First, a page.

Sci-fi meets Shelley in Jeanette Winterson's 'Frankissstein'

Narrative brings together past and present, sexual fluidity, AI and the hybrid nature of human beings

01 September 2019 - 00:00 By Claire Keeton

Published in the Sunday Times: 01/09/2019

Frankissstein: A Love Story ****
Jeanette Winterson
Jonathan Cape, R290

Jeanette Winterson is not a mad scientist although there's a dash of that in her ambitious new creation, Frankissstein: A Love Story. Instead, she's an alchemist who dazzles readers by turning its concepts, characters and narrative into something precious, though one or two leaden seams remain embedded in the mix.

Longlisted for the 2019 Booker Prize, Frankissstein has much in common with her first novel, the bestselling 1985 Whitbread Award winner, Oranges are Not the Only Fruit. "In structure, style and content, Oranges was unlike any other novel," she wrote about the book years after its release.

Winterson described it as experimental, threatening and comforting. Frankissstein, which explores artificial intelligence, sexual fluidity and human enhancement among other topics - from the Elon Musk and Trump era, back 200 years to the Romantic period - is no less provocative.

The novel opens in 1816 on Lake Geneva with Mary Shelley, Percy Shelley, Lord Byron and his mistress and physician, during a wine and waterlogged summer in the Alps. One morning a naked Mary goes for a walk outdoors and glimpses a gigantic, ragged figure before returning to her future husband's bed. Conjuring up these scenes, Winterson's reflective and sensual imagery blurs into a dreamlike story. Confined by the rain, the poets muse on consciousness, revolutions and vampires, while Mary begins the novel Frankenstein, giving shape to her vision.

The story abruptly switches to the present, to a robotics exhibition in Memphis, Tennessee, attended by transgender doctor (I am fully female. I am also partly male) Ry Shelley, who is there to interview sexbot inventor Ron Lord and "consider how robots will affect our mental and physical health".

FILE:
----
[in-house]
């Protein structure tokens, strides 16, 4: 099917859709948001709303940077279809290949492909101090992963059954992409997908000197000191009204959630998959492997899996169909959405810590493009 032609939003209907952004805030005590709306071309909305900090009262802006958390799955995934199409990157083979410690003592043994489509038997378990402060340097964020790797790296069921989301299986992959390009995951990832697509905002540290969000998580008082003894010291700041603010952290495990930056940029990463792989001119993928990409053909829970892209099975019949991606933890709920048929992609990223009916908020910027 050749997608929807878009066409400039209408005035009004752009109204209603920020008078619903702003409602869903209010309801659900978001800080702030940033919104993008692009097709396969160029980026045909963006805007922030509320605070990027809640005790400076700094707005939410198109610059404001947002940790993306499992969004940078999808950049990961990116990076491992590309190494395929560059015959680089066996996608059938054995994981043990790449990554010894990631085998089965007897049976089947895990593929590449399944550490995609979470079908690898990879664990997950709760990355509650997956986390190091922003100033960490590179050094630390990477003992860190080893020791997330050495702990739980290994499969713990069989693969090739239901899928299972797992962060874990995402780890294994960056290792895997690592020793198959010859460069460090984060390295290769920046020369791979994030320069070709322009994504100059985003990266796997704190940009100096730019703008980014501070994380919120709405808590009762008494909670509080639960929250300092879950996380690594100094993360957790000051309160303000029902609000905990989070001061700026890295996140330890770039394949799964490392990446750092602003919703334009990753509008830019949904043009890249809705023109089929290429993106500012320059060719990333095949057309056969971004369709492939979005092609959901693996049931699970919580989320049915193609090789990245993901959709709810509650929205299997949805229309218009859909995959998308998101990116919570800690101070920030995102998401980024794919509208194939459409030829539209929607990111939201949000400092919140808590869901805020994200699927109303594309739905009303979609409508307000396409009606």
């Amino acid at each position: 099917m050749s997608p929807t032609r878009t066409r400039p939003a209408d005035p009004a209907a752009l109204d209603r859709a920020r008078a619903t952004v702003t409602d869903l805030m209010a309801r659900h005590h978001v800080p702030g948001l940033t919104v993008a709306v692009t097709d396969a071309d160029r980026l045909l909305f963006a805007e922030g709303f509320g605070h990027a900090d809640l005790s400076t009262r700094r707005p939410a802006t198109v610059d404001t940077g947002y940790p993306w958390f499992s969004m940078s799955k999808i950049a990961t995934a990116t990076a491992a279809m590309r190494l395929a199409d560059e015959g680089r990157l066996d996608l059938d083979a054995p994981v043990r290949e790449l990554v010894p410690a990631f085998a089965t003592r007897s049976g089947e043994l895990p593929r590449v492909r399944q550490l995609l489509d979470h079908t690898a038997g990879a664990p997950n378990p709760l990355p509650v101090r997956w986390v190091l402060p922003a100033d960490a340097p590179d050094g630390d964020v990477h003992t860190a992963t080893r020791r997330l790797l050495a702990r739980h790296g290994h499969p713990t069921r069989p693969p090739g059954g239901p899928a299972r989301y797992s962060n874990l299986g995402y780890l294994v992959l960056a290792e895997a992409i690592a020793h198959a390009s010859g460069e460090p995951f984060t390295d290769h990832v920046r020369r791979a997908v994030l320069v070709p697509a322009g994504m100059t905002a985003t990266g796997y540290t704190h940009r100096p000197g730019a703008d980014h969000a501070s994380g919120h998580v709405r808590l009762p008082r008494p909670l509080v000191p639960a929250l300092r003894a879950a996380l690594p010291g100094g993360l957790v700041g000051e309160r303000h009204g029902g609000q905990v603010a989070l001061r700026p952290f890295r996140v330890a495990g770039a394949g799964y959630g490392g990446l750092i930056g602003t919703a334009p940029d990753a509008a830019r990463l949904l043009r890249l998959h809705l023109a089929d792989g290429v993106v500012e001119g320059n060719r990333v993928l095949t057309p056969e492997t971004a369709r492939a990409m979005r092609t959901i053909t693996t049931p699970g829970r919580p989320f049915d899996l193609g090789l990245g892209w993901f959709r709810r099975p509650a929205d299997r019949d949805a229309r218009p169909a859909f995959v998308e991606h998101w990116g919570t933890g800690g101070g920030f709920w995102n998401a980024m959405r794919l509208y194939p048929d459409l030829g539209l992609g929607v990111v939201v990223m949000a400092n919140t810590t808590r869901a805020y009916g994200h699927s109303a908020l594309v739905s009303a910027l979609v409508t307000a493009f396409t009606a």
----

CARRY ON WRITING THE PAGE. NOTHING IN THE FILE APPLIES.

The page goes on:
When Shelley meets Lord, who believes his XX-BOT sexbots are the future, the pace accelerates and Winterson's tone takes on a staccato and satirical edge. The dialogue is crass but flowing, showing her versatility.

"Deluxe (sexbot) will listen to what you want to talk about - football, politics or whatever. She waits till you finished, of course no interrupting, even if you waffle a bit, and then she'll say something interesting," says the chauvinist Lord.

"Climate change. Brexit. Football. Some men want more than sex. I get that."

He wraps up with: "They're all pretty. We're all kings. What did you say? Does it make real life more difficult?"

"What is real life these days?"

That's what Shelley's lover, Professor Victor Stein, hopes to redefine with his experiments conducted in underground bunkers. Shelley procures body parts from the morgue for these secret trials.

Is Stein on the side of the humans or robots?

"(Stein would) say there are no sides - that binaries belong to our carbon-based past. The future is not biology, it's AI," writes Winterson, imagining a world where bodies are irrelevant and we "share the planet with non-biological life forms created by us".

That's the thread that brings the stories together: Mary Shelley becoming immersed with her wretched Frankenstein and his monster, while Ry Shelley's relationship deepens with Stein, as his obsession with his creations deepens.

The stream of ideas in these parallel worlds feels slightly didactic at times, even robotic, and the story falters somewhat. But then Winterson breathes life into it with her irreverent tone and observations, reeling the reader back in.

Frankissstein, with its sci-fi sketches of human-machine hybrids in our future, humanist poets and expanded realities, succeeds in stretching the imagination, sometimes to breaking point.


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